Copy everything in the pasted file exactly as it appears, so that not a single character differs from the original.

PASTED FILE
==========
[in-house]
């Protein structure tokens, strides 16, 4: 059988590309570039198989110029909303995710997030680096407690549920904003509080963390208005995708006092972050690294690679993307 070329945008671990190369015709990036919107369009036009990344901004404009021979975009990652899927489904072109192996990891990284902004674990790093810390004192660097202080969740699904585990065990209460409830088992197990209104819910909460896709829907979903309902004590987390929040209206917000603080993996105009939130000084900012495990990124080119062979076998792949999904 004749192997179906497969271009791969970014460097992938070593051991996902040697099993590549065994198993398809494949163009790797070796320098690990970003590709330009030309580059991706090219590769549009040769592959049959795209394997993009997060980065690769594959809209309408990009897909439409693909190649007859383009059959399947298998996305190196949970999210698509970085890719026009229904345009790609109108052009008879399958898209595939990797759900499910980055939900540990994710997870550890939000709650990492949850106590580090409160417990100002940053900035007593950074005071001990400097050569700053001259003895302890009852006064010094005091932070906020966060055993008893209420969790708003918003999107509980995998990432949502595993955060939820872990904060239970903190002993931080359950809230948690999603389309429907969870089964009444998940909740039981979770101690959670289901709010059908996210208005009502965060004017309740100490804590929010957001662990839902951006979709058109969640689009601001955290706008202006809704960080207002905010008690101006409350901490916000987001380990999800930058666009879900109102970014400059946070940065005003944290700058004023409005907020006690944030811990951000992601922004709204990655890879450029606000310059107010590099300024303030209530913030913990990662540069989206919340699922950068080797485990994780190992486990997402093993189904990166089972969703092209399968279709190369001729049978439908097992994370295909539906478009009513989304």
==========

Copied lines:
[in-house]
């Protein structure tokens, strides 16, 4: 059988590309570039198989110029909303995710997030680096407690549920904003509080963390208005995708006092972050690294690679993307 070329945008671990190369015709990036919107369009036009990344901004404009021979975009990652899927489904072109192996990891990284902004674990790093810390004192660097202080969740699904585990065990209460409830088992197990209104819910909460896709829907979903309902004590987390929040209206917000603080993996105009939130000084900012495990990124080119062979076998792949999904 004749192997179906497969271009791969970014460097992938070593051991996902040697099993590549065994198993398809494949163009790797070796320098690990970003590709330009030309580059991706090219590769549009040769592959049959795209394997993009997060980065690769594959809209309408990009897909439409693909190649007859383009059959399947298998996305190196949970999210698509970085890719026009229904345009790609109108052009008879399958898209595939990797759900499910980055939900540990994710997870550890939000709650990492949850106590580090409160417990100002940053900035007593950074005071001990400097050569700053001259003895302890009852006064010094005091932070906020966060055993008893209420969790708003918003999107509980995998990432949502595993955060939820872990904060239970903190002993931080359950809230948690999603389309429907969870089964009444998940909740039981979770101690959670289901709010059908996210208005009502965060004017309740100490804590929010957001662990839902951006979709058109969640689009601001955290706008202006809704960080207002905010008690101006409350901490916000987001380990999800930058666009879900109102970014400059946070940065005003944290700058004023409005907020006690944030811990951000992601922004709204990655890879450029606000310059107010590099300024303030209530913030913990990662540069989206919340699922950068080797485990994780190992486990997402093993189904990166089972969703092209399968279709190369001729049978439908097992994370295909539906478009009513989304």